Jokes: Second City’s show is chock full of them, one after the other: Thanks to the fast pace, if one gag falls flat, it’s quickly forgotten. Most sketches are built around a single joke, blacking out after the punchline. The most hilarious are often the simplest: a guy pantomiming one of those inflatable air dancers at a car dealership; the guy visiting his girlfriend’s Eastern European family and putting up with increasingly bizarre old world Christmas traditions; no one knowing what the hell Kwanzaa is. WIT’s jokes were more uneven, given the unevenness of the different improv groups. The highlight Thursday was the aforementioned Bombay Vindaloo, starring Shravan Amin, Coonoor Behal, and Sabahat Chaudhary among many others, doing an inspired story of an Indian American going to India to get married, complete with Bollywood dance numbers that come out of nowhere. Second City botched their pandering to the locals with a predictable Marion Barry joke (you’d think a company based partly in Toronto would be more sensitive about crack-smoking mayors), but still comes out on top. Point: Second City
Audience Participation: The dread plague of holiday shows. You’ve settled into your chair with a peppermint schnapps, and suddenly there’s a light in your face and some coked up comedian is squawking at you to sing or snap your fingers or tell everyone what you bought your daughter for Christmas. And then making fun of you for it. Perhaps this is revenge for the terrible audience suggestions (again, “Krampus the itchy squirrel”). WIT keeps the pestering to a minimum; other than asking you for prompts, you’re pretty much left alone to your minty booze. Second City leads you on a Bataan death march of audience participation, enlisting the entire Drafthouse in a rendition of Queen’s “We Will Rock You.” Point: WIT
Getting that Loot: Let’s be clear, all holiday shows are a bit of a scam. Some companies are just more crass about it than others: See, for example, the 200 kids the Washington Ballet crams on stage for its annual Nutcracker, guaranteeing ticket sales from mommies and daddies and grandparents, who are then bugged into buying dance lessons for them at the Washington Ballet school. Much like the Church of Scientology, comedy groups operate in a similar manner, with shows serving as advertisements for their classes, where aspiring comics pay to come up with material for future shows that advertise for future classes. Both shows appear to be doing well—Second City has sometimes three sold-out performances a day. But WIT is local, so at least your money will go to the hometown cult. Final point and winner: WIT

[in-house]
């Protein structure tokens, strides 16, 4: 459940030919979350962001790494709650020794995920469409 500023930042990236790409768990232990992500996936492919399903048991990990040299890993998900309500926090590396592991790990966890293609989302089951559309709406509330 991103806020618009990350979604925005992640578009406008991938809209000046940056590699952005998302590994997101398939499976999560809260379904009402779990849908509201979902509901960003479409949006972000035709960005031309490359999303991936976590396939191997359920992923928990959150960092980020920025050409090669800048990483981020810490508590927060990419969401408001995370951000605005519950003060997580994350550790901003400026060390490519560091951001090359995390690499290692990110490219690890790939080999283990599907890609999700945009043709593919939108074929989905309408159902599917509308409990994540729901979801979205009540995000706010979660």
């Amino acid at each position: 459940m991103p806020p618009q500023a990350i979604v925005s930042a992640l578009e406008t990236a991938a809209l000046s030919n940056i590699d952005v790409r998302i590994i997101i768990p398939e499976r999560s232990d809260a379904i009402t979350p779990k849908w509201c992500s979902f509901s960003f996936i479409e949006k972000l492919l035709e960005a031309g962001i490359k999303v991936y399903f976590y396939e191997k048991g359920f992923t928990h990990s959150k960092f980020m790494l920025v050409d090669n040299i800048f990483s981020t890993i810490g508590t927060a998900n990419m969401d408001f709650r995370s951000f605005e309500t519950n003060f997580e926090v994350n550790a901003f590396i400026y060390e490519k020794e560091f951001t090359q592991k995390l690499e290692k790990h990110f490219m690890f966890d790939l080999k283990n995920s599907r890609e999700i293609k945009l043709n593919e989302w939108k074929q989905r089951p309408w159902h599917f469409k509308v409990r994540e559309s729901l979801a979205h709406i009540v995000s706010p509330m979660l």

These are two different shows appealing to different crowds. While both are good, WIT’s more ambitious, longer narrative improv is more impressive than spit-take funny, and probably appeals more to aspiring comedians than the average Joe or Jane. Second City goes for the easy laughs and gets them. It will appeal to general audiences who don’t go to comedy shows, and can’t get enough “in-laws are the worst, amirite?” jokes, which is most of us. Also despite the title of WIT’s show, “Seasonal Disorder,” there’s little of WIT’s show that’s holiday-specific, while Second City makes more of an effort to be festive: as one sketch puts it, “Whether you call it Ramadan or Kwanzaa or Chanukah, it’s still Christmas.”
Washington Improv Theater’s Seasonal Disorder continues through Dec. 20 at Source, 1835 14th St. NW. $12 – $30. Second City’s Holidazed and Confused Revue continues through Dec. 27 at Arlington Cinema and Drafthouse, 2903 Columbia Pike, Arlington. $30.